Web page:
Leopold Stokowski had a long association with Rimsky-Korsakov's masterpiece. In 1919 he made an acoustic recording with the Philadelphia Orchestra of an abridged version of the fourth movement, and during his career he made five complete recordings of Scheherazade. In 1964 when this performance was recorded he was 82. and nine years later recorded the score again for RCA with the Royal Philharmonic, a recording currently not available. Also missing from the catalog is the 1927 Philadelphia version once available on Biddulph (WHL 010). The 1934 Philadelphia version has been issued on Cala (CACD0521), a CD that also contains other works of Tchaikovsky, Ippoliov-Ivanov and Glazunov. Stokowski, always an innovator in recorded sound (sometimes to the frustratation of engineers!) was excited about recording Scheherazade for London's Phase Four series, working closely with engineers and producer Marty Wargo. Recorded in the warmth of London's Kingsway Hall, the performance is magnificently recorded with a close-up perspective and strong focus on solo instruments. I find it highly effective indeed and consider it to be the finest of all Stokowski recordings of this music. The original CD release (London 417 753) was good, but this skillful new Cala remastering from original tapes is quite superior in every way. Erich Gruenberg is featured violinist in the important solos, immaculate in intonation and fantasy, which cannot be said of his participation in the later RCA recording.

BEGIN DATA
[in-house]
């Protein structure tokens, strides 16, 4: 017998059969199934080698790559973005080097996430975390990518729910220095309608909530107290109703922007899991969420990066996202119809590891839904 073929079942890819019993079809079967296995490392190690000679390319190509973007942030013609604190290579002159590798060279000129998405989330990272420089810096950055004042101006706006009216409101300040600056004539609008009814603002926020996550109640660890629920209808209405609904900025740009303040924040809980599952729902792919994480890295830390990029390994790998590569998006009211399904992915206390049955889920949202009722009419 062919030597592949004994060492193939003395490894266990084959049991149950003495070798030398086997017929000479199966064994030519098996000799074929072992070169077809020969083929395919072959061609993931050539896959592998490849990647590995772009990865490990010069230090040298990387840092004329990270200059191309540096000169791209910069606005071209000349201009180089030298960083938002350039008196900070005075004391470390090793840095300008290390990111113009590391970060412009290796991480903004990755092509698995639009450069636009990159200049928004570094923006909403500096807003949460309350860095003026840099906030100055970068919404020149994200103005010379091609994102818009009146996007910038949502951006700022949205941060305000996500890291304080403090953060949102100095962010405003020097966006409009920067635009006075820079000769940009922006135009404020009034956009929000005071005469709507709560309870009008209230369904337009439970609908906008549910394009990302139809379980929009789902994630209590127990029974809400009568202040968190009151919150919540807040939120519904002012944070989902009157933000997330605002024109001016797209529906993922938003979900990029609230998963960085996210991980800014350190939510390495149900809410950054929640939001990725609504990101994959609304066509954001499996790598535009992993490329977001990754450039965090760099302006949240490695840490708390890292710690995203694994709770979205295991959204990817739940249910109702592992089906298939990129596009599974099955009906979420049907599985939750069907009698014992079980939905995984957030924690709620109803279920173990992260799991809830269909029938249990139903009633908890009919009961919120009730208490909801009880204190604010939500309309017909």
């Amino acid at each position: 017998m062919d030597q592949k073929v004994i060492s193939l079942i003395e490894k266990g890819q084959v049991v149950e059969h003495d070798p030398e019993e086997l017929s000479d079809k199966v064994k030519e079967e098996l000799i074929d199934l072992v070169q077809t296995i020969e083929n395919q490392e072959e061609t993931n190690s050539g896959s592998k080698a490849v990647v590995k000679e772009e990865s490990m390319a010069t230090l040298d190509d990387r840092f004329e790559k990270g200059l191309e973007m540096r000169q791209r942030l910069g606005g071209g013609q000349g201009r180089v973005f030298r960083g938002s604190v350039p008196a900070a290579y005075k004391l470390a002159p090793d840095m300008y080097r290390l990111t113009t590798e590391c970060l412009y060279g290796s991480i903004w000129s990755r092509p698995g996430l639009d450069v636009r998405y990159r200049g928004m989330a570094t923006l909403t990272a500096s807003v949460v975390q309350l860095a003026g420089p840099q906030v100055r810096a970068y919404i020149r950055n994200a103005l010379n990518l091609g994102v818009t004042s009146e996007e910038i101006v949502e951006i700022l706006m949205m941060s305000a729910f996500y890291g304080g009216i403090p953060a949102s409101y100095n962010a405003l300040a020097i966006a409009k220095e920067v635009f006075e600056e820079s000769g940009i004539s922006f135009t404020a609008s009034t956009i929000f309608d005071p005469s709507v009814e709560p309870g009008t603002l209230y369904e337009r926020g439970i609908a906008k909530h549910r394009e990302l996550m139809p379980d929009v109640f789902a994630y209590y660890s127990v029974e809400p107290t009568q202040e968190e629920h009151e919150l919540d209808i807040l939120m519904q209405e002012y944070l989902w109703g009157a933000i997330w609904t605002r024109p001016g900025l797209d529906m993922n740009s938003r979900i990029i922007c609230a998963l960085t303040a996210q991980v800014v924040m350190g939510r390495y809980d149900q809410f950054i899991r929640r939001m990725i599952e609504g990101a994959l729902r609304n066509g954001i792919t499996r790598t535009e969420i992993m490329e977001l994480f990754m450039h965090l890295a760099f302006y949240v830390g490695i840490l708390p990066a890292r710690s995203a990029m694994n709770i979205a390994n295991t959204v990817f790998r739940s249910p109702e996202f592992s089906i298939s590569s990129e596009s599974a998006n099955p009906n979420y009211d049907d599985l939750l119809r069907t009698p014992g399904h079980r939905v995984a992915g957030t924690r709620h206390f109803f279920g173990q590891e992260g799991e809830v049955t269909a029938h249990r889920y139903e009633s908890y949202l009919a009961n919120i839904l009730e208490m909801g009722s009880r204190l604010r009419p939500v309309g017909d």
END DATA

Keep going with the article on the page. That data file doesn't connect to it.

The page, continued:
Cala's CD also contains a brief introduction by Stokowski of Tchaikovsky's Marche slave and the performance from a 1972 concert in Royal Festival Hall commemorating the conductor's 92nd birthday, recorded rather coarsely by London/Decca engineers. Of enormous interest to collectors are Stokowski's gentle, kind—but sometimes chiding—comments to the LSO recorded during sessions for the 1964 Scheherzade—a terrific opportunity to hear one of the great conductors of the century in rehearsal.
R.E.B. (November 2003)